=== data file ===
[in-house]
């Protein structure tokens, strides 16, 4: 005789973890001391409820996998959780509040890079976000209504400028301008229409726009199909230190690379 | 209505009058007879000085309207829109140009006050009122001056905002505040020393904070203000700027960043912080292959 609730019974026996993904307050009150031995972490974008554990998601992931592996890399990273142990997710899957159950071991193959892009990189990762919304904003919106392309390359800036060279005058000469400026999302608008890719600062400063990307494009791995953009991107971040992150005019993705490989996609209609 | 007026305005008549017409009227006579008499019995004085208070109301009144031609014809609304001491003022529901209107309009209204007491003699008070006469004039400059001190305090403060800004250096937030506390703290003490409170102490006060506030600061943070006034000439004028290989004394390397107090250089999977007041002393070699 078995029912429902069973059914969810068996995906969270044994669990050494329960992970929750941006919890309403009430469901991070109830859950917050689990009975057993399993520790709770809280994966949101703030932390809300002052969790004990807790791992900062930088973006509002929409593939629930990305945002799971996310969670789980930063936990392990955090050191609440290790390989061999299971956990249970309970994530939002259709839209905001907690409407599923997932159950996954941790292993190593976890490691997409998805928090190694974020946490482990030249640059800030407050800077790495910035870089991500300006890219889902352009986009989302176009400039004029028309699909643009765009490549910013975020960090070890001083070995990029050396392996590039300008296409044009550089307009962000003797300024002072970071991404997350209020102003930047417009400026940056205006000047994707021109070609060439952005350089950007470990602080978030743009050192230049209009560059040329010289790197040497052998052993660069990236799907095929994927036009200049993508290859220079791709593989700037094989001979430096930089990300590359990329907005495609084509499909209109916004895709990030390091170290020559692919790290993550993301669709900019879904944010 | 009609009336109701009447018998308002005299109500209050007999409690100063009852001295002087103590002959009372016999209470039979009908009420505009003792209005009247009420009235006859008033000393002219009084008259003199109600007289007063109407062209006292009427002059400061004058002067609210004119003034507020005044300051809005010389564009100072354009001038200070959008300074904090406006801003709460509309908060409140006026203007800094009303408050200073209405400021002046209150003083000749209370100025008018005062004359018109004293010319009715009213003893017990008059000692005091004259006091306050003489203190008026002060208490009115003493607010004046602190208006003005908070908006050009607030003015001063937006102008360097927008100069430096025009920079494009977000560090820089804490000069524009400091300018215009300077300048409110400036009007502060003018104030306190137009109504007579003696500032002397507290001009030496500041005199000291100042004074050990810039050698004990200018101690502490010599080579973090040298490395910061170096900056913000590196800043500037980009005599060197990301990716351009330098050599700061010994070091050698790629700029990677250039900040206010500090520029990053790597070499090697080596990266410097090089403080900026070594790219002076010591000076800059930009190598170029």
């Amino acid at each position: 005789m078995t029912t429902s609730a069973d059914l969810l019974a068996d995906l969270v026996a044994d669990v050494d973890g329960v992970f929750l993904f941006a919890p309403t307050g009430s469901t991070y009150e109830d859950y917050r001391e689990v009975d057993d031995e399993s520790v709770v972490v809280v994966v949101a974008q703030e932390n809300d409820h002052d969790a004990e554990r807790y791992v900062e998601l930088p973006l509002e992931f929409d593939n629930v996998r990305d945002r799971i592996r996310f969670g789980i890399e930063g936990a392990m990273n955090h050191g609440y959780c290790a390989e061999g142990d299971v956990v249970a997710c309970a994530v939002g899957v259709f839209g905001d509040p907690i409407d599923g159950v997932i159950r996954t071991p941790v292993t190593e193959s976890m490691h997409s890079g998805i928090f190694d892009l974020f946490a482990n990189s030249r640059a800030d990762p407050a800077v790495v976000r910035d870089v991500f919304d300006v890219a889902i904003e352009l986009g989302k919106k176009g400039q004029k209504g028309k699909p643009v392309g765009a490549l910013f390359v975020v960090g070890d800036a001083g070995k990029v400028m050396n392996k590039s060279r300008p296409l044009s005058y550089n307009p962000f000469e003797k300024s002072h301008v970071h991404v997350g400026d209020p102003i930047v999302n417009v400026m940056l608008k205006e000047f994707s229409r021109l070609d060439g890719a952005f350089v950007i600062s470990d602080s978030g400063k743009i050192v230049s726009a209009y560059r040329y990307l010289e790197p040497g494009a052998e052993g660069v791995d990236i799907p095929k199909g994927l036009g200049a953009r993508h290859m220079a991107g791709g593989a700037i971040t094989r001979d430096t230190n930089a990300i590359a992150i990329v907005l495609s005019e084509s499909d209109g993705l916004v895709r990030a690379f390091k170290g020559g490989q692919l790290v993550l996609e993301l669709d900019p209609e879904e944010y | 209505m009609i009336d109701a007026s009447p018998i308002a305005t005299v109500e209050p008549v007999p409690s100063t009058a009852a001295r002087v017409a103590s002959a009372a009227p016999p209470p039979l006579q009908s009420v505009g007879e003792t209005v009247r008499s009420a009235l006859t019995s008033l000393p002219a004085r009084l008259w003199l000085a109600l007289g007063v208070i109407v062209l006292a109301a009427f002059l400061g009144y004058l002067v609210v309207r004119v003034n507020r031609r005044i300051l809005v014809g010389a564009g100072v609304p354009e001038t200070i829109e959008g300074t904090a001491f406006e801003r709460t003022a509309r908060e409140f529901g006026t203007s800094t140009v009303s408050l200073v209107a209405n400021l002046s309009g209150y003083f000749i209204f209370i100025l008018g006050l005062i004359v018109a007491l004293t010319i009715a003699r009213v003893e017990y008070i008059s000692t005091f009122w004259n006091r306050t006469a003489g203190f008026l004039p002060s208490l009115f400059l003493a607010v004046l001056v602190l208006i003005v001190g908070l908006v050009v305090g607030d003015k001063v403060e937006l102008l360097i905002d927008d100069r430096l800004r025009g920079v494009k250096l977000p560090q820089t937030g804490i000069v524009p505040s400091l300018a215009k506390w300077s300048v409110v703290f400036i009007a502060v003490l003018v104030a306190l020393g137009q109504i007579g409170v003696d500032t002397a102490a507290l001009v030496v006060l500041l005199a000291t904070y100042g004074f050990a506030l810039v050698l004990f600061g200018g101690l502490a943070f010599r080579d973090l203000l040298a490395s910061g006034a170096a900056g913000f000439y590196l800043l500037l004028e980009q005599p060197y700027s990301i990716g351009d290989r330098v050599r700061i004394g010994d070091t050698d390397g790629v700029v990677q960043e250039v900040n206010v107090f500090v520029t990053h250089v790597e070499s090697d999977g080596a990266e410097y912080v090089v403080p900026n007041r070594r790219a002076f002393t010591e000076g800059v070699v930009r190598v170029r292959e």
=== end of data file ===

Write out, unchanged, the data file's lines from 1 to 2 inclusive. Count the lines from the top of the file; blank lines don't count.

[in-house]
């Protein structure tokens, strides 16, 4: 005789973890001391409820996998959780509040890079976000209504400028301008229409726009199909230190690379 | 209505009058007879000085309207829109140009006050009122001056905002505040020393904070203000700027960043912080292959 609730019974026996993904307050009150031995972490974008554990998601992931592996890399990273142990997710899957159950071991193959892009990189990762919304904003919106392309390359800036060279005058000469400026999302608008890719600062400063990307494009791995953009991107971040992150005019993705490989996609209609 | 007026305005008549017409009227006579008499019995004085208070109301009144031609014809609304001491003022529901209107309009209204007491003699008070006469004039400059001190305090403060800004250096937030506390703290003490409170102490006060506030600061943070006034000439004028290989004394390397107090250089999977007041002393070699 078995029912429902069973059914969810068996995906969270044994669990050494329960992970929750941006919890309403009430469901991070109830859950917050689990009975057993399993520790709770809280994966949101703030932390809300002052969790004990807790791992900062930088973006509002929409593939629930990305945002799971996310969670789980930063936990392990955090050191609440290790390989061999299971956990249970309970994530939002259709839209905001907690409407599923997932159950996954941790292993190593976890490691997409998805928090190694974020946490482990030249640059800030407050800077790495910035870089991500300006890219889902352009986009989302176009400039004029028309699909643009765009490549910013975020960090070890001083070995990029050396392996590039300008296409044009550089307009962000003797300024002072970071991404997350209020102003930047417009400026940056205006000047994707021109070609060439952005350089950007470990602080978030743009050192230049209009560059040329010289790197040497052998052993660069990236799907095929994927036009200049993508290859220079791709593989700037094989001979430096930089990300590359990329907005495609084509499909209109916004895709990030390091170290020559692919790290993550993301669709900019879904944010 | 009609009336109701009447018998308002005299109500209050007999409690100063009852001295002087103590002959009372016999209470039979009908009420505009003792209005009247009420009235006859008033000393002219009084008259003199109600007289007063109407062209006292009427002059400061004058002067609210004119003034507020005044300051809005010389564009100072354009001038200070959008300074904090406006801003709460509309908060409140006026203007800094009303408050200073209405400021002046209150003083000749209370100025008018005062004359018109004293010319009715009213003893017990008059000692005091004259006091306050003489203190008026002060208490009115003493607010004046602190208006003005908070908006050009607030003015001063937006102008360097927008100069430096025009920079494009977000560090820089804490000069524009400091300018215009300077300048409110400036009007502060003018104030306190137009109504007579003696500032002397507290001009030496500041005199000291100042004074050990810039050698004990200018101690502490010599080579973090040298490395910061170096900056913000590196800043500037980009005599060197990301990716351009330098050599700061010994070091050698790629700029990677250039900040206010500090520029990053790597070499090697080596990266410097090089403080900026070594790219002076010591000076800059930009190598170029």